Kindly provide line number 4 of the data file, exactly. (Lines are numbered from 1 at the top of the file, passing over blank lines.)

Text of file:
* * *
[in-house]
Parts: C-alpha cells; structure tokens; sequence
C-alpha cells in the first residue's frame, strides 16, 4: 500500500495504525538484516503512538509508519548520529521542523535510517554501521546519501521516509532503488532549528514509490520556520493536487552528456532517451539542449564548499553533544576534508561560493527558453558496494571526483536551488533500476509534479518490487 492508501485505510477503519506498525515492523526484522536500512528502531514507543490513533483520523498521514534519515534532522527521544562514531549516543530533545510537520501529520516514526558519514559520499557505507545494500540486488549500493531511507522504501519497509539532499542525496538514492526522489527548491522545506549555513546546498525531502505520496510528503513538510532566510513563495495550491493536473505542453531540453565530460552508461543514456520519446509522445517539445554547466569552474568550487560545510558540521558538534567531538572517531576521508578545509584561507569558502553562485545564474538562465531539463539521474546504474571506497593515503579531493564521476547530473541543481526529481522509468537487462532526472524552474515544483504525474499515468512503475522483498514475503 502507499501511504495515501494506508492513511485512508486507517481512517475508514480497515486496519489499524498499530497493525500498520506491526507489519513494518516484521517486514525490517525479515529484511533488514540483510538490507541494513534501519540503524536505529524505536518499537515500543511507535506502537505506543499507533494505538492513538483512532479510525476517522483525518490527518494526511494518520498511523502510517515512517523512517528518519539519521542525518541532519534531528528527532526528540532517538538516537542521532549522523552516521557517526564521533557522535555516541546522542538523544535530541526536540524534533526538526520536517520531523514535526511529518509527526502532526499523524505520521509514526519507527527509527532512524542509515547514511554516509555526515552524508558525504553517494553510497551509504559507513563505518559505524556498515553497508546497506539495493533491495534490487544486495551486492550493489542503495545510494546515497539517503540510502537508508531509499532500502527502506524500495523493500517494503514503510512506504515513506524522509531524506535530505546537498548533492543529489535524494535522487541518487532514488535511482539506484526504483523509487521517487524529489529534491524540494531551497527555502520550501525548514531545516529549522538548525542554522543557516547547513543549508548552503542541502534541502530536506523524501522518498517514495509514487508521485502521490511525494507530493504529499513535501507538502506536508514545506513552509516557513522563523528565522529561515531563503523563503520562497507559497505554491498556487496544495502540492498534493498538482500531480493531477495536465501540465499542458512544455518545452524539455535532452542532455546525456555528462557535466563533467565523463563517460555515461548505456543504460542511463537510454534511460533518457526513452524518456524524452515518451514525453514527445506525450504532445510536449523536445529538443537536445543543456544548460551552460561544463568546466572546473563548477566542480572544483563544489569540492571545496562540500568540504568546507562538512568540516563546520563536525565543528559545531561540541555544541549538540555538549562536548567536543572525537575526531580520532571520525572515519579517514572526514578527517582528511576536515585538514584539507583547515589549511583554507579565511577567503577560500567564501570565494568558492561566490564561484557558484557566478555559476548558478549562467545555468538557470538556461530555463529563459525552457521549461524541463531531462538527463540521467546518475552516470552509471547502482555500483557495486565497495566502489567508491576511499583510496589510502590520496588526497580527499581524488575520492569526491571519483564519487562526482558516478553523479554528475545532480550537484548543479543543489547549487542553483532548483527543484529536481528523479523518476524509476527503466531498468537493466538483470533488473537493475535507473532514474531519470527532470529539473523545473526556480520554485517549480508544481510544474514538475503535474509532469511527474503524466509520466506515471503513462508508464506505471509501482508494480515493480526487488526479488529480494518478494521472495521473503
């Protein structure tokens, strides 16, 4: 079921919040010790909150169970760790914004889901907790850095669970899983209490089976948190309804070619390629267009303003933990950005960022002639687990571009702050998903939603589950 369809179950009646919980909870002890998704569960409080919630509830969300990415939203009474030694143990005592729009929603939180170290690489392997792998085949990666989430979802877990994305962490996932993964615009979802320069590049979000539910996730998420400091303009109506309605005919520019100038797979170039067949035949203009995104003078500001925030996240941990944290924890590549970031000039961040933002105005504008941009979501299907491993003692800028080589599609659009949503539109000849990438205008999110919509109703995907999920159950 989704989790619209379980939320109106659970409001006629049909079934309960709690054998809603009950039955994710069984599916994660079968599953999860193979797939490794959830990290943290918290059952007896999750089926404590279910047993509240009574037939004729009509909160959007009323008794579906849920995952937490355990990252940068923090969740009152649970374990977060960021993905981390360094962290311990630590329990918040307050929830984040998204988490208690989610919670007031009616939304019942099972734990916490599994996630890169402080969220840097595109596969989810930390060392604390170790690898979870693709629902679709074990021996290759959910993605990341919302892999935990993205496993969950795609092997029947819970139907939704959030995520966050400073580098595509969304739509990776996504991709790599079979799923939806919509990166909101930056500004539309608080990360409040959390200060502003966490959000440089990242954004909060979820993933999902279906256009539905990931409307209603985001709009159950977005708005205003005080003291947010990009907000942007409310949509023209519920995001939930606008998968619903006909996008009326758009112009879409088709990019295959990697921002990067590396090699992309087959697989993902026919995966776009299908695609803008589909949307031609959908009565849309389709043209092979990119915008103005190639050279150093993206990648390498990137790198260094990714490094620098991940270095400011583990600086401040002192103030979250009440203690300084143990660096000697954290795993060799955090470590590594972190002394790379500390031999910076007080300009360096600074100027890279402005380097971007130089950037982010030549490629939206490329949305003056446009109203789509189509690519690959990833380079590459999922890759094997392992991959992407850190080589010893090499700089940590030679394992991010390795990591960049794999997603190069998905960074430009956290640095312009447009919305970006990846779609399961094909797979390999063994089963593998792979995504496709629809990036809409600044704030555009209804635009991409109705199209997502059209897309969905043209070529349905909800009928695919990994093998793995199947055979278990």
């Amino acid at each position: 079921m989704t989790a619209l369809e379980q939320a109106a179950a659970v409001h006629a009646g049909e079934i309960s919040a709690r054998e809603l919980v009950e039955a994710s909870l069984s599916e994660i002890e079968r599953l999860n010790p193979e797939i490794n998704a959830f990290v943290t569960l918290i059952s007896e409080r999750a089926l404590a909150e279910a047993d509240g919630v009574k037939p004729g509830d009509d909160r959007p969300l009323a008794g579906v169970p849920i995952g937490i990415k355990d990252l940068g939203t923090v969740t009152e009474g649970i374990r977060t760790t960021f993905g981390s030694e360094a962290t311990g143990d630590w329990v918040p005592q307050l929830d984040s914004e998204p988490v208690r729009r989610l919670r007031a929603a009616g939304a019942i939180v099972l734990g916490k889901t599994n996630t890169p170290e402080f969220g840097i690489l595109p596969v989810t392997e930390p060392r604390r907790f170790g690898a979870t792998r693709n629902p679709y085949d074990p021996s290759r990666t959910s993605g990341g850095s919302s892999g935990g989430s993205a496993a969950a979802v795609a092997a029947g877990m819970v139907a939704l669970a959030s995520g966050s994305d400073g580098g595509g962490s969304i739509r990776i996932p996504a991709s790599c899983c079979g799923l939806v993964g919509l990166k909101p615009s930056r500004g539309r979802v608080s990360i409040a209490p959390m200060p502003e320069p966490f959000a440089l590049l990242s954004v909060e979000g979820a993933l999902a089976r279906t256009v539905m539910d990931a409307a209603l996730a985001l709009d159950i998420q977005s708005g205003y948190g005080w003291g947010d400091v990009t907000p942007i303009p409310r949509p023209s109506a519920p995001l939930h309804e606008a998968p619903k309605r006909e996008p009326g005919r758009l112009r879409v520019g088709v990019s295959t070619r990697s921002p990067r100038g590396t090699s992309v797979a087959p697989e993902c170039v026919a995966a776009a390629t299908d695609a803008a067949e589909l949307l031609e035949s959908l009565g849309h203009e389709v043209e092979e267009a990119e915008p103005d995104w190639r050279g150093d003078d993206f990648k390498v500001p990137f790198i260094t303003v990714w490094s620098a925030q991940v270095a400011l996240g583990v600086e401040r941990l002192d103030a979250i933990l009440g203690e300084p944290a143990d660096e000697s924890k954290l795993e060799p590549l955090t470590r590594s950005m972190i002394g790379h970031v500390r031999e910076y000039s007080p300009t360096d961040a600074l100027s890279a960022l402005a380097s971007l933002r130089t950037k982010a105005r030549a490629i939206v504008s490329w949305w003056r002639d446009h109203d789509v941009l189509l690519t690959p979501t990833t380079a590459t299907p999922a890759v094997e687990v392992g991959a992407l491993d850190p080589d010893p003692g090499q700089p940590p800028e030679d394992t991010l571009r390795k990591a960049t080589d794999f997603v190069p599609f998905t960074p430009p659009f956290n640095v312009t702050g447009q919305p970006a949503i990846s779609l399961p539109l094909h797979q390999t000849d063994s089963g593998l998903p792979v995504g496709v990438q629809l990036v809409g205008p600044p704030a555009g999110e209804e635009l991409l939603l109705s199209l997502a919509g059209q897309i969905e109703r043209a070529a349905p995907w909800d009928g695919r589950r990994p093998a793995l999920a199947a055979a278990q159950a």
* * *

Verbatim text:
């Protein structure tokens, strides 16, 4: 079921919040010790909150169970760790914004889901907790850095669970899983209490089976948190309804070619390629267009303003933990950005960022002639687990571009702050998903939603589950 369809179950009646919980909870002890998704569960409080919630509830969300990415939203009474030694143990005592729009929603939180170290690489392997792998085949990666989430979802877990994305962490996932993964615009979802320069590049979000539910996730998420400091303009109506309605005919520019100038797979170039067949035949203009995104003078500001925030996240941990944290924890590549970031000039961040933002105005504008941009979501299907491993003692800028080589599609659009949503539109000849990438205008999110919509109703995907999920159950 989704989790619209379980939320109106659970409001006629049909079934309960709690054998809603009950039955994710069984599916994660079968599953999860193979797939490794959830990290943290918290059952007896999750089926404590279910047993509240009574037939004729009509909160959007009323008794579906849920995952937490355990990252940068923090969740009152649970374990977060960021993905981390360094962290311990630590329990918040307050929830984040998204988490208690989610919670007031009616939304019942099972734990916490599994996630890169402080969220840097595109596969989810930390060392604390170790690898979870693709629902679709074990021996290759959910993605990341919302892999935990993205496993969950795609092997029947819970139907939704959030995520966050400073580098595509969304739509990776996504991709790599079979799923939806919509990166909101930056500004539309608080990360409040959390200060502003966490959000440089990242954004909060979820993933999902279906256009539905990931409307209603985001709009159950977005708005205003005080003291947010990009907000942007409310949509023209519920995001939930606008998968619903006909996008009326758009112009879409088709990019295959990697921002990067590396090699992309087959697989993902026919995966776009299908695609803008589909949307031609959908009565849309389709043209092979990119915008103005190639050279150093993206990648390498990137790198260094990714490094620098991940270095400011583990600086401040002192103030979250009440203690300084143990660096000697954290795993060799955090470590590594972190002394790379500390031999910076007080300009360096600074100027890279402005380097971007130089950037982010030549490629939206490329949305003056446009109203789509189509690519690959990833380079590459999922890759094997392992991959992407850190080589010893090499700089940590030679394992991010390795990591960049794999997603190069998905960074430009956290640095312009447009919305970006990846779609399961094909797979390999063994089963593998792979995504496709629809990036809409600044704030555009209804635009991409109705199209997502059209897309969905043209070529349905909800009928695919990994093998793995199947055979278990």